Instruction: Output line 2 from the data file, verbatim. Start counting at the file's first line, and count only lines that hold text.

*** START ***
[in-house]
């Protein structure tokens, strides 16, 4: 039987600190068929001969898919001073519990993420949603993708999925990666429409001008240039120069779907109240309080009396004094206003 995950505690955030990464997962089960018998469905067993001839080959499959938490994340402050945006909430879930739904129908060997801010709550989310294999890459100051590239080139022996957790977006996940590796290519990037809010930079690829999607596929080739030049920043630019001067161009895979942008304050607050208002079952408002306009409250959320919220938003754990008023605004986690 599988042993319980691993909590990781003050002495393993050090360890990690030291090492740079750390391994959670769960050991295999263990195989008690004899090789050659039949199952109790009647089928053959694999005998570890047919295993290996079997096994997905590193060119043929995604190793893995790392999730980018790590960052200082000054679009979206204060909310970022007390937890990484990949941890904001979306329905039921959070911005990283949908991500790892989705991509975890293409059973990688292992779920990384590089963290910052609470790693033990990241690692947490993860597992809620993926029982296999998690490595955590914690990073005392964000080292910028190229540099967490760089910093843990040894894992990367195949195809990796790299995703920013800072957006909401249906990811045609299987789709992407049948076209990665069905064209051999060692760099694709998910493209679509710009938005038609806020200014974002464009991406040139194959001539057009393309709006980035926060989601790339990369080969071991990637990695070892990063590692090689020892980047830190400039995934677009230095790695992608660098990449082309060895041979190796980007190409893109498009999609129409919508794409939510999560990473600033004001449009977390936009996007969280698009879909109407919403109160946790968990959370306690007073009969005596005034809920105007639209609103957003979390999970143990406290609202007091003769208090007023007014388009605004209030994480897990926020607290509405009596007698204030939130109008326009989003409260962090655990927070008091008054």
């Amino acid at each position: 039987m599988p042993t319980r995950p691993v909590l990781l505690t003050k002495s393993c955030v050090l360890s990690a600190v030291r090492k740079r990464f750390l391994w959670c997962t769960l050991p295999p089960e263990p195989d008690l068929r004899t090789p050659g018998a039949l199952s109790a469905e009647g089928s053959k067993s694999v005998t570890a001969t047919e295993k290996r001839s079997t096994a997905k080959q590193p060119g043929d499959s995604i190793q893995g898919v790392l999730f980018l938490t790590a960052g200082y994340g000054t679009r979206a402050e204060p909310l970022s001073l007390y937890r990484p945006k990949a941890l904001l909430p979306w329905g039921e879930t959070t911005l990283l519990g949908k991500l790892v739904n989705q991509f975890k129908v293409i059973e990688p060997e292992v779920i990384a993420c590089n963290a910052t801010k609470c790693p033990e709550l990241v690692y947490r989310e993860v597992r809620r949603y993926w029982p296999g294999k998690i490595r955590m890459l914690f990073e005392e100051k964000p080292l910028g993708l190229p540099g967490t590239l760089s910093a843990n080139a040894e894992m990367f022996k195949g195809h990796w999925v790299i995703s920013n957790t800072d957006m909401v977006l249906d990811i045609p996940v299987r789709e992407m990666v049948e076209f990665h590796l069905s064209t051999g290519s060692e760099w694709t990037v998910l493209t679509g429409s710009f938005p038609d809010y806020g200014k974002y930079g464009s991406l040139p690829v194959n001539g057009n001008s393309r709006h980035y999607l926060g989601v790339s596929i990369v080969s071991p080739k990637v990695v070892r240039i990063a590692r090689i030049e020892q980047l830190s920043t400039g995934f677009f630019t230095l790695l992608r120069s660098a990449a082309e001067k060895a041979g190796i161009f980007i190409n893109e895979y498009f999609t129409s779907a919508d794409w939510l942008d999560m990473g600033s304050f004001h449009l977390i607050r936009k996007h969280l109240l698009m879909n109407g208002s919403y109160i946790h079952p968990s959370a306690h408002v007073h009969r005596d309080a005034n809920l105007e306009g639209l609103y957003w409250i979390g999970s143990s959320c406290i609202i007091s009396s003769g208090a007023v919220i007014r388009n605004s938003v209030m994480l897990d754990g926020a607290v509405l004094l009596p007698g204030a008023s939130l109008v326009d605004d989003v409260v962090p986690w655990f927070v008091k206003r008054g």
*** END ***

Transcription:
């Protein structure tokens, strides 16, 4: 039987600190068929001969898919001073519990993420949603993708999925990666429409001008240039120069779907109240309080009396004094206003 995950505690955030990464997962089960018998469905067993001839080959499959938490994340402050945006909430879930739904129908060997801010709550989310294999890459100051590239080139022996957790977006996940590796290519990037809010930079690829999607596929080739030049920043630019001067161009895979942008304050607050208002079952408002306009409250959320919220938003754990008023605004986690 599988042993319980691993909590990781003050002495393993050090360890990690030291090492740079750390391994959670769960050991295999263990195989008690004899090789050659039949199952109790009647089928053959694999005998570890047919295993290996079997096994997905590193060119043929995604190793893995790392999730980018790590960052200082000054679009979206204060909310970022007390937890990484990949941890904001979306329905039921959070911005990283949908991500790892989705991509975890293409059973990688292992779920990384590089963290910052609470790693033990990241690692947490993860597992809620993926029982296999998690490595955590914690990073005392964000080292910028190229540099967490760089910093843990040894894992990367195949195809990796790299995703920013800072957006909401249906990811045609299987789709992407049948076209990665069905064209051999060692760099694709998910493209679509710009938005038609806020200014974002464009991406040139194959001539057009393309709006980035926060989601790339990369080969071991990637990695070892990063590692090689020892980047830190400039995934677009230095790695992608660098990449082309060895041979190796980007190409893109498009999609129409919508794409939510999560990473600033004001449009977390936009996007969280698009879909109407919403109160946790968990959370306690007073009969005596005034809920105007639209609103957003979390999970143990406290609202007091003769208090007023007014388009605004209030994480897990926020607290509405009596007698204030939130109008326009989003409260962090655990927070008091008054």